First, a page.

VidCon panel art for People who love and make online video

This installment of Insights is brought to you by Tipalti

Did you make it to VidCon last week? I hope so. I always tell people in entertainment, marketing and advertising that they should go at least once, to understand the customers they’ll be talking to for the rest of their careers.

This year’s show was another total sensory overload. As co-founder Hank Green might put it, the show fully utilizes the vast Anaheim Convention Center and spills over into neighboring hotels and beyond.

It was, generally speaking, pretty great, if pretty overwhelming. My only concern, as VidCon gets bigger, more tightly controlled and more intensely siloed, is whether it will still provide that same visceral understanding of the influencer industry’s intensely connected fans. Basically, can the premier event for IRL connecting of the amorphous mass of digital stars, support businesses, multiplying platforms and fracturing fandoms continue to be its best connector as it grows and changes?

When I tell Hollywood types they should schlep 50 miles south on the brutally congested Interstate Highway 5, brave terrible parking and mystifying roadblocks and nonsensical pedestrian barriers at the Anaheim Convention Center, then sweat through toasty temperatures and tens of thousands of alarmingly young and awkward tween/teen attendees, I get plenty of dubious looks.

But those looks don’t come from people who’ve been, particularly those who’ve been for a few years running. They get it.

Endless Networking And Lots Of Panels

For the pros, the industry track features endless networking and smart panels with top executives (you can listen to my Headliner Stage conversation with the World of Wonder founders, who produce RuPaul’s Drag Race among much else, on my Bloom in Tech podcast). Plus, many thanks should be heaped on AirTable, which this year sponsored the Industry Lounge and kept hundreds of high-level attendees fed and watered.

My quick trend-sniffing takeaways from this year:

  • Lots of creators, brands and companies reared on YouTube’s edited, on-demand content still don’t fully understand that live-streamed video is a different medium. It will have different stars, best practices, and business opportunities, and needs to  be treated as a new kind of very promising beast.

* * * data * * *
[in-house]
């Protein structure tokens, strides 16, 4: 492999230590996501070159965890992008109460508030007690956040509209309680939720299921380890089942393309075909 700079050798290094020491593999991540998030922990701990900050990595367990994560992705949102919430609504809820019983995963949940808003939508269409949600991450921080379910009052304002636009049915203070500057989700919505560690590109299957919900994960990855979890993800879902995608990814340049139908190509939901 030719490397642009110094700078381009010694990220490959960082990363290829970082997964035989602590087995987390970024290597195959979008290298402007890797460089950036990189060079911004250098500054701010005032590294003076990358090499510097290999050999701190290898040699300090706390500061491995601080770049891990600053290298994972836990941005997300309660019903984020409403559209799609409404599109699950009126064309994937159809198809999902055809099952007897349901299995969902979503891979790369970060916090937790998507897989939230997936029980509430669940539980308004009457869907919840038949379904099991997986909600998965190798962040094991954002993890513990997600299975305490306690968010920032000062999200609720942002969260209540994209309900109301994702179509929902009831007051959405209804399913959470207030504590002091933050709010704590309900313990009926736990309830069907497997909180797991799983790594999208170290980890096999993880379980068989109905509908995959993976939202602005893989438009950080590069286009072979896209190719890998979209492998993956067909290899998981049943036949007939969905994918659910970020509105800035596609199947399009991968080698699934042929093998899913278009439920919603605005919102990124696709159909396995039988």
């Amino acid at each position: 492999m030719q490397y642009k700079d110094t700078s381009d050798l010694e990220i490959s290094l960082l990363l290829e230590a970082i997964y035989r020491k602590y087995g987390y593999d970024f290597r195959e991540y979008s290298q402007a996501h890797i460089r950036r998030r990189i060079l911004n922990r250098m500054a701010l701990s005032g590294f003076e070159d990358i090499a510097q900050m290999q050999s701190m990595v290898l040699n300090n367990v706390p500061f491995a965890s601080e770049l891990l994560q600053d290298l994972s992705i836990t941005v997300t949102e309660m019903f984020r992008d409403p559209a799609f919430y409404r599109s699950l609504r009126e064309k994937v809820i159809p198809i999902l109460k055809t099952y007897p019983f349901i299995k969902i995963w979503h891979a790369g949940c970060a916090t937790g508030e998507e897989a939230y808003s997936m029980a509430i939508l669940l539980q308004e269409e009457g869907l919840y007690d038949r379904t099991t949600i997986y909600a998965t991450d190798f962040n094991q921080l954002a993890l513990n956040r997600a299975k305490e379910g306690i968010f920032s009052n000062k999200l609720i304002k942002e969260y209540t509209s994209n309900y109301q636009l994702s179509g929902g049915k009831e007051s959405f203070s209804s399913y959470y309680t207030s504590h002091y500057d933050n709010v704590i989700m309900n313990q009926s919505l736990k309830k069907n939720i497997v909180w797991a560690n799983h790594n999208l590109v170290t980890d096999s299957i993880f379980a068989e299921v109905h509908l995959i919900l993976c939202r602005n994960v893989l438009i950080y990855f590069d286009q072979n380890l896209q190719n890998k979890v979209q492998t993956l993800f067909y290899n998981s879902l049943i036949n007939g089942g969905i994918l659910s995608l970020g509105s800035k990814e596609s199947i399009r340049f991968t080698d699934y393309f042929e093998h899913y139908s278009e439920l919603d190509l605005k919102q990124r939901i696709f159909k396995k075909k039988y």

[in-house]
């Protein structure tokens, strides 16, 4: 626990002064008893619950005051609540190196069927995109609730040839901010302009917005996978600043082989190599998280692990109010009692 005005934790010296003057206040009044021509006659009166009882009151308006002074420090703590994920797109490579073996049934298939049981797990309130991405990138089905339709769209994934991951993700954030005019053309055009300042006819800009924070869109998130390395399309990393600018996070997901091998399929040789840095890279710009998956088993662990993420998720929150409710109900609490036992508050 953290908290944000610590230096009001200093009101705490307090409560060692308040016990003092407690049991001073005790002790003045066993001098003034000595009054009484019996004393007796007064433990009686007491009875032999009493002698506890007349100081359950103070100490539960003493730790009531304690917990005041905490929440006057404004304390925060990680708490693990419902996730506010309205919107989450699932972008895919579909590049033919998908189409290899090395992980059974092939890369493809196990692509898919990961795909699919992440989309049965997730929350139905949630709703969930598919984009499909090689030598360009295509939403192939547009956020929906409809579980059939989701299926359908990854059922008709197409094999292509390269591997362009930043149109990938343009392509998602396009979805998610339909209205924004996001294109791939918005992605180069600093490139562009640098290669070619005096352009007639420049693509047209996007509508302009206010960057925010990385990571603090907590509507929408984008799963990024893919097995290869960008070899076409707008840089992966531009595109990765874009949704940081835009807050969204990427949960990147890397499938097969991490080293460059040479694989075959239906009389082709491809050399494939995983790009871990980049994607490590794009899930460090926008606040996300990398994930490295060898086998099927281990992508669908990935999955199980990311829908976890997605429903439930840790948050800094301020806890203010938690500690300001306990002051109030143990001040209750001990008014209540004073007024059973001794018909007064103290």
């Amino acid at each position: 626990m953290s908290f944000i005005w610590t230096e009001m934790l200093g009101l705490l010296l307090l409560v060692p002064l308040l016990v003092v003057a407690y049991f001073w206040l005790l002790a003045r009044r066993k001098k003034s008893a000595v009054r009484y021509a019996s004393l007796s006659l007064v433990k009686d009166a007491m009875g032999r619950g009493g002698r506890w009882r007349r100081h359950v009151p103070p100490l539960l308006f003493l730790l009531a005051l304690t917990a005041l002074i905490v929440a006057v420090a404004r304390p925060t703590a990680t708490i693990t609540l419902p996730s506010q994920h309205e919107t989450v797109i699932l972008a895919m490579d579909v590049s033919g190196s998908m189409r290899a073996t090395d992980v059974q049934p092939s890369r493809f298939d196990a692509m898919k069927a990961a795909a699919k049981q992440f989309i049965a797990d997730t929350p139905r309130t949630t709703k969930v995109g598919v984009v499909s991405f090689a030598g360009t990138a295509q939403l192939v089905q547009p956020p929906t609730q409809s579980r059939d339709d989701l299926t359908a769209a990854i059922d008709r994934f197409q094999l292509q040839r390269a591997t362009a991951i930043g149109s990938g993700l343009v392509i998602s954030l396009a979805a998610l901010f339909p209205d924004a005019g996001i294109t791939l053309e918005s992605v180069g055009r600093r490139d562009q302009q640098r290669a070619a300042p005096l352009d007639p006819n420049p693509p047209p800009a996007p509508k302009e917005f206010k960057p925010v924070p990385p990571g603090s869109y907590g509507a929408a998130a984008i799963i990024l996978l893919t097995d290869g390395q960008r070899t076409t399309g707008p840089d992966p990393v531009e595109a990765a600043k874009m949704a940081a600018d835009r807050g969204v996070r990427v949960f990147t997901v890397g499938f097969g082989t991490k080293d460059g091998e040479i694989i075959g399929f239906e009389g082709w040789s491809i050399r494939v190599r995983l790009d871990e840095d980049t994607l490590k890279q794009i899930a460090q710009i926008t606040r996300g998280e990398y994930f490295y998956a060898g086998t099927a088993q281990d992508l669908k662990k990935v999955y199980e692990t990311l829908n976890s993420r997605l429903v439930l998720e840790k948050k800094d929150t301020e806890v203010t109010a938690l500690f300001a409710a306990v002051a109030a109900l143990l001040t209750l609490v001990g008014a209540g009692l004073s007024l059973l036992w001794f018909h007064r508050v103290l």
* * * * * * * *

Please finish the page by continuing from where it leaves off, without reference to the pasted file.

• That said, Amazon’s Twitch is booming, diversifying away from games into other content. And the live components of Facebook, Google, Instagram and Twitter may include a lot of crummy content, but someone is watching a lot of it, so brands need to figure out where they fit.
  • Speaking of being watched a lot, Chinese-owned TikTok continues on an epic run up the hockey-stick curve of growth and engagement. The Verge went so far in a thoughtful piece to say that TikTok “took over” VidCon from the YouTube royalty who were walled off by security from their fans. That TikTok and its emerging band of influencers are both transfixing tweens and transforming the music business provide plenty of reason to pay attention.
  • The Hollywood multi-hyphenate has become the Online multi-platformer. No one can extract an actual living online these days. Facing arbitrary algorithms, demanding sponsors, and an increasingly attentive F.T.C., creators are madly diversifying onto other platforms and other businesses. I interviewed Joey Graceffa, now approaching his 10th year (and 2 billionth view) on YouTube. He’s also big on Twitter and Instagram, starting his fourth year with a show on YouTube Premium, wants to turn his best-selling dystopian book trilogy into a movie, and is launching a pop-up escape room. All in a day’s work.